Pittsburgh Steeler Nation: A Family Unlike Any Other

Dominic Errico@SteelCityVoiceCorrespondent IOctober 26, 2010

PITTSBURGH - OCTOBER 25:  Fans of the Pittsburgh Steelers wave their yellow towels during the NFL game against the Minnesota Vikings at Heinz Field on October 25, 2009 in Pittsburgh, Pennsylvania. The Steelers defeated the Vikings 27-17. (Photo by Rick Stewart/Getty Images)
Rick Stewart/Getty Images

Being a member of the Steeler Nation means being a part of one of the biggest fan bases in the world.  It means you are part of a brotherhood, a family.  If there is one thing I learned growing up in Pittsburgh, it is that loyalty and family come first. 

Next time you are at a game, take a moment and close your eyes while the fans chant and twirl the towel.  Cherish the moment, just like other generations of Steeler fans have over the years.

Walk around the city of Pittsburgh and its suburbs on a game day.  Everyone is wearing their black and gold.  Men, women, children, pets—everyone.

This brotherhood is something that is passed on from generation to generation.  I remember watching Steeler games with my father when I was growing up.  He would teach me all about the penalties, and what went right and wrong on the plays.  

I will become a father in January, and I already envision the day when I’ll be holding my son and watching Steeler games with him.  I’ve already gotten a head start on teaching him about rivals.  My wife thinks I’m nuts, but I love whispering into her belly and telling him that Cleveland and Baltimore suck.  Believe me, I will be a proud father if his first words to me repeat that phrase.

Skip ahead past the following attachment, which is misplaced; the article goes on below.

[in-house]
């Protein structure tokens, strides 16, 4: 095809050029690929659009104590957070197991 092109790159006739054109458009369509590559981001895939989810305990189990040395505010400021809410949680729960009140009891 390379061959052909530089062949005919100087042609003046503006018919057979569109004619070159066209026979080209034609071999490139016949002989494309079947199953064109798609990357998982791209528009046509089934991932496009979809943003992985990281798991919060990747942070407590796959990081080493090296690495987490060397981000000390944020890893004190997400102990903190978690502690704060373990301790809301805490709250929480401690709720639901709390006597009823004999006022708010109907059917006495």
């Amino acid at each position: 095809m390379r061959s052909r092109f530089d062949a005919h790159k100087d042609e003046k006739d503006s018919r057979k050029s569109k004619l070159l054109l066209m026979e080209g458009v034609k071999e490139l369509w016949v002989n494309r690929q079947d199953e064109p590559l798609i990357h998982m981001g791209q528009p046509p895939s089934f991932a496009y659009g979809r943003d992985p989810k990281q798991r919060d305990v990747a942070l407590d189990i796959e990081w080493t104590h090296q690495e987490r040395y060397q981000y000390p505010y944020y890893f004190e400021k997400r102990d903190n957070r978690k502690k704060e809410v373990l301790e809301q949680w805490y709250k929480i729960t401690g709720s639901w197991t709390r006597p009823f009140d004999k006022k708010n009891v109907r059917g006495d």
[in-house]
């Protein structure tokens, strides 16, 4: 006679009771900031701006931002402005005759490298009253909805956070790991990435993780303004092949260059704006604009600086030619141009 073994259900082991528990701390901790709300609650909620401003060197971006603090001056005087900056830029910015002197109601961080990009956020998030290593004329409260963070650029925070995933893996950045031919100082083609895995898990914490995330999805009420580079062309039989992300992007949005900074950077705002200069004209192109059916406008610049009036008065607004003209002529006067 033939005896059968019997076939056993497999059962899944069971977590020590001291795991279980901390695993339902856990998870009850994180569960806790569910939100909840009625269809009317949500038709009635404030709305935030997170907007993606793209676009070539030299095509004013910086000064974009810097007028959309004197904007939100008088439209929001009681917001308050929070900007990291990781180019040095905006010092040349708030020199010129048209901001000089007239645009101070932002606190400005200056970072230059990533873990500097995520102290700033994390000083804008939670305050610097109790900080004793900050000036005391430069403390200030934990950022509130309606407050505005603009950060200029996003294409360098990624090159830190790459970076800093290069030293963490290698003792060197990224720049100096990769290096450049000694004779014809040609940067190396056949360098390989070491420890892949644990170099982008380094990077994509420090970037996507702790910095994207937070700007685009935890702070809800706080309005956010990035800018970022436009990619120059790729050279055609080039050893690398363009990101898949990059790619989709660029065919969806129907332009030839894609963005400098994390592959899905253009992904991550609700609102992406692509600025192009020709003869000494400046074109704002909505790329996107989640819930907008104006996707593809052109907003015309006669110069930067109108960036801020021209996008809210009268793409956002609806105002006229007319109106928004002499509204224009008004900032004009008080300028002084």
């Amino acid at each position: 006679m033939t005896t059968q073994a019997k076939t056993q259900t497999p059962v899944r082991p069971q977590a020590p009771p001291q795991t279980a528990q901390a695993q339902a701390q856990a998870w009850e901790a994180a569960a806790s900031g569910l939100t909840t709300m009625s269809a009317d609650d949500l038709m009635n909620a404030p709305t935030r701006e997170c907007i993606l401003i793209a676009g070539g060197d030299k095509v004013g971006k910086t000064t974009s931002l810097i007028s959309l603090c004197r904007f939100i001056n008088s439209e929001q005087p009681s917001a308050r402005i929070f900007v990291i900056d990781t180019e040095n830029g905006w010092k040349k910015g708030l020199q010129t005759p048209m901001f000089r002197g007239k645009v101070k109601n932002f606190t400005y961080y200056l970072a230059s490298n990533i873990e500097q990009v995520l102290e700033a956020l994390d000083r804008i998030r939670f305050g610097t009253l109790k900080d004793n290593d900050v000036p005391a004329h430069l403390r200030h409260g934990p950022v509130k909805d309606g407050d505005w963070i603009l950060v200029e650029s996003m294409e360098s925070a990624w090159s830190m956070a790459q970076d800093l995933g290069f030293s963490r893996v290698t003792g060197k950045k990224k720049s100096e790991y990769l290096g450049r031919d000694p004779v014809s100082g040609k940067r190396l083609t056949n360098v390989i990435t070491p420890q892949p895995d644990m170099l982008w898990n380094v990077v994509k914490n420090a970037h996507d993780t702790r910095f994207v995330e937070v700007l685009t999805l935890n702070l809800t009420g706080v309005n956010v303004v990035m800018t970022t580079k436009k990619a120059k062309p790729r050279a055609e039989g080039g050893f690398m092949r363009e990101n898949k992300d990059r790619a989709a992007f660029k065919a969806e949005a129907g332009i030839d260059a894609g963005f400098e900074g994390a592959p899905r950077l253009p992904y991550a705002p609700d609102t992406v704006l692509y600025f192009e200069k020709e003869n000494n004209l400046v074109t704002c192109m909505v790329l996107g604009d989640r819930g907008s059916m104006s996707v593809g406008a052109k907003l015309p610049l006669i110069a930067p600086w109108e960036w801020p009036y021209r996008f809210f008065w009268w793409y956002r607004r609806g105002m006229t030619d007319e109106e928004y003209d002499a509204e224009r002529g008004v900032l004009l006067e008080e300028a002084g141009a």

I can’t wait to see him twirl the Terrible Towel and scream “TOUCHDOWN STEELERS!!!”  I can’t wait to teach him everything I know about the game, and hopefully someday he will choose to play the game I love so dearly.

Being a part of the Steeler Nation also means you subscribe to the notion that it’s us versus the world.  When you have the kind of success that the Steelers or the New York Yankees have, it’s easy to see all the hatred pour out towards your team.  People just want you to lose.  They’ll revel in the slightest mistake by your franchise, because they want to believe it gives their own team hope.

Steeler Nation stretches all over the world.  Dallas wants you to believe they are America’s Team, but they are dead wrong.  I don’t see their fans filling opponent’s stadiums.  I don’t hear their battle cries on the road. 

Watch a Steeler road game and just listen to the chants of “Here we go Steelers here we go!”  Observe the Terrible Towel, the flag of the Steeler Nation, fly proudly.   I’ve been on the road in Buffalo and Cincinnati.  It was a Black and Gold Invasion.  The stadiums were almost half full with Steeler fans.  Look back and remember how 90 percent of the stadium for Super Bowl XL in Detroit was Pittsburgh fans.  We came, we saw, we conquered.

There are Steeler bars in every major city in America.  I can guarantee you there aren’t any Dallas Cowboys bars in Pittsburgh.

I don’t know many other fan bases that can lay claim to knowing how this feels.  I just know I wouldn’t trade it for anything in the world.

Sally Wiggin, a local news anchor in Pittsburgh, appearing in a NFL Films documentary about Steeler Nation, said it best: “Steeler Nation means having one foot firmly planted in tradition, and the other foot planted in the future.” 

I couldn’t have spoken it any truer.